The opinion of the court was delivered by: FULLAM
OPINION AND ORDER NO. 496
The Debtor is the lessee of the property of the New York and Harlem Railroad Company, under a 401-year lease executed in 1873. Under the terms of the lease, the lessee has the right to sell such portions of the demised premises as are not needed in railroad operations, without accounting for the proceeds until the end of the lease.
The Trustees of the Debtor are considering possible sales of various properties in the City of New York, including properties demised under the New York and Harlem lease. After extensive public advertisement, bids have been received, and are now being studied.
The Fidelity Bank has, with the consent of this Court, filed a derivative action in this District (Civil Action No. 71-2592 consolidated with the reorganization proceedings) seeking, inter alia, to have the 1873 lease declared null and void. The same plaintiff has also filed an action in the Supreme Court of the State of New York, in which the named defendants are the New York and Harlem Railroad Company and various of its officers and directors. The Trustees are not named parties to that action. The issue before this Court is whether the New York action should be permitted to proceed.
The Debtor owns 95% of the outstanding stock of the New York and Harlem Railroad Company, and all of the officers and directors of the New York and Harlem are also officers of the Debtor. The New York action seeks the following relief:
1. To enjoin the defendants from conveying the properties leased to the Debtor except upon compliance with Section 909 of the New York Business Corporation Law (requiring consent of shareholders);
2. To enjoin the defendants from conveying these properties unless provision is made to segregate the proceeds for the account of the New York and Harlem;
3. To set aside any conveyances heretofore made; and
4. "Such other relief as may be deemed just and proper."
Neither the Debtor nor the Trustees have been named defendants, as noted above. Whether they should be classified as necessary parties to that litigation is not before me. It should be noted, however, that the definition of a necessary party, under New York Civil Practice Law and Rules § 1001(a), includes anyone who "might be inequitably affected by a judgment in the action." If the Trustees and the Debtor are deemed to be necessary parties in the New York action, the issue before this Court is whether permission should be granted to make them parties to that action. It is conceded by all concerned that this Court does have jurisdiction to render such a determination.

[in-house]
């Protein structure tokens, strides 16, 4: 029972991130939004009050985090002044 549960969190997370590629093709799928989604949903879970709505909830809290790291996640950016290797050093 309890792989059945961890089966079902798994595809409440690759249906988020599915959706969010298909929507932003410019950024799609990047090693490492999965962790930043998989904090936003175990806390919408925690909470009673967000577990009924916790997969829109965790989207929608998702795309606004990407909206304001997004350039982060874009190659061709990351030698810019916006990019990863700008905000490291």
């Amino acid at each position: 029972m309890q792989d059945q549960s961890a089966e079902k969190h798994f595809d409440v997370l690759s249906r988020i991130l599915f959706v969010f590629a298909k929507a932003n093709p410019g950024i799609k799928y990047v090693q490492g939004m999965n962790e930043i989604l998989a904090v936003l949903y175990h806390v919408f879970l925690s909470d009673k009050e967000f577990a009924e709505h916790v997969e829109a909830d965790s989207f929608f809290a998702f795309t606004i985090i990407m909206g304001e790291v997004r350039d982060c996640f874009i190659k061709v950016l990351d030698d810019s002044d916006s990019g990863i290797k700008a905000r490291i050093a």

Fidelity relies principally upon the case of Callaway v. Benton, 336 U.S. 132, 69 S. Ct. 435, 93 L. Ed. 553 (1949) for the proposition that this Court has no jurisdiction to enjoin the New York proceeding. In Callaway, a railroad in reorganization was lessee under a 100-year lease, renewable for like terms in perpetuity. See Benton v. Callaway, 165 F.2d 877, 885, n. 2 (5th Cir. 1948). One of the alternatives provided in the final plan of reorganization of the railroad involved the purchase of the reversionary interest by the debtor from the lessor. A state court had held that, under state law, unanimous consent of the shareholders of the lessor was required in order to carry out such a sale, and had entered an injunction prohibiting the sale. The reorganization court enjoined further proceedings in the state court and voided the injunction. The Supreme Court held (two Justices dissenting) that "under the narrow facts presented here" the reorganization court was in error. In holding that the state court had jurisdiction to determine the issues of state law involved, and that the reorganization court exceeded its jurisdiction in interfering with the state litigation, the Court pointed out that the reorganization plan had been finally approved, and constituted merely an offer to the lessor to sell the reversion; that the bankruptcy court had no jurisdiction over the internal affairs of the lessor; that the state court injunction would not impede the carrying out of the reorganization plan according to its terms, nor would it interfere with continuation of rail service; that while the reorganization court undoubtedly had jurisdiction over the leasehold interest, as "property of the Debtor," the reversionary interest was not within the jurisdiction of the bankruptcy court. The Court also noted, although without specifying the significance thereof, that the lessor in that case could not have been brought within the reorganization proceedings, since it was not owned or controlled by the Debtor.
The distinctions between Callaway and the present situation are clear: The lessee's right to sell the demised premises and to retain the proceeds until the end of the lease, a period of over 300 years, is obviously a substantial property interest of the Debtor; and the New York action, which would, if successful, frustrate that right, constitutes a claim against the Debtor's property which the reorganization court may properly enjoin. Moreover, this is a reorganization in progress, rather than one which is completed except for carrying out an approved plan. In Callaway, the actual dispute was between shareholders of the lessor, as to whether a minority could successfully block the proposed sale. In the present case, while some aspects of the alleged dispute may be similar, the dispute also involves, necessarily, the Debtor's rights of sale under its lease. Moreover, with respect to issues involving merely the rights of shareholders of the lessor, it is significant in the present case that the Debtor owns 95% of lessor's stock, and that all of the officers and directors of the lessor are officers of the Debtor. In Callaway, there was no ...